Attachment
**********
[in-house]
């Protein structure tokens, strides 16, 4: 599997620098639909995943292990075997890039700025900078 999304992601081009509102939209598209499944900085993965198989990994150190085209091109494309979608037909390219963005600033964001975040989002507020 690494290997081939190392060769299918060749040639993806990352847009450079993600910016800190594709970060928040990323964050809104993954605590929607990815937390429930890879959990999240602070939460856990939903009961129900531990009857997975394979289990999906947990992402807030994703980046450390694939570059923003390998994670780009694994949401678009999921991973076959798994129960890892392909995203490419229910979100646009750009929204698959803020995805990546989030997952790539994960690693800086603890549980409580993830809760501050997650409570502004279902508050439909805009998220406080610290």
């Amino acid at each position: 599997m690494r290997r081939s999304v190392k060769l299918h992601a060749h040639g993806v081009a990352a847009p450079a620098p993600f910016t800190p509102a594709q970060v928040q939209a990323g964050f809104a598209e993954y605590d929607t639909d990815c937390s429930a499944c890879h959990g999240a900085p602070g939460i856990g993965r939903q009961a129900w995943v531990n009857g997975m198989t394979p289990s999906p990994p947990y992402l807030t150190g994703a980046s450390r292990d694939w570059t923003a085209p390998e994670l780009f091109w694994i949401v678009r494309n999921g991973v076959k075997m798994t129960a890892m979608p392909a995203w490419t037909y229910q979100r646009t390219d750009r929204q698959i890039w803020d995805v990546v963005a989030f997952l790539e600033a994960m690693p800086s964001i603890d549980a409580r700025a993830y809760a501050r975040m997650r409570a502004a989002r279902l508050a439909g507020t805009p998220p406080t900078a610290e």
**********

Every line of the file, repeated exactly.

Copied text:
[in-house]
């Protein structure tokens, strides 16, 4: 599997620098639909995943292990075997890039700025900078 999304992601081009509102939209598209499944900085993965198989990994150190085209091109494309979608037909390219963005600033964001975040989002507020 690494290997081939190392060769299918060749040639993806990352847009450079993600910016800190594709970060928040990323964050809104993954605590929607990815937390429930890879959990999240602070939460856990939903009961129900531990009857997975394979289990999906947990992402807030994703980046450390694939570059923003390998994670780009694994949401678009999921991973076959798994129960890892392909995203490419229910979100646009750009929204698959803020995805990546989030997952790539994960690693800086603890549980409580993830809760501050997650409570502004279902508050439909805009998220406080610290």
């Amino acid at each position: 599997m690494r290997r081939s999304v190392k060769l299918h992601a060749h040639g993806v081009a990352a847009p450079a620098p993600f910016t800190p509102a594709q970060v928040q939209a990323g964050f809104a598209e993954y605590d929607t639909d990815c937390s429930a499944c890879h959990g999240a900085p602070g939460i856990g993965r939903q009961a129900w995943v531990n009857g997975m198989t394979p289990s999906p990994p947990y992402l807030t150190g994703a980046s450390r292990d694939w570059t923003a085209p390998e994670l780009f091109w694994i949401v678009r494309n999921g991973v076959k075997m798994t129960a890892m979608p392909a995203w490419t037909y229910q979100r646009t390219d750009r929204q698959i890039w803020d995805v990546v963005a989030f997952l790539e600033a994960m690693p800086s964001i603890d549980a409580r700025a993830y809760a501050r975040m997650r409570a502004a989002r279902l508050a439909g507020t805009p998220p406080t900078a610290e």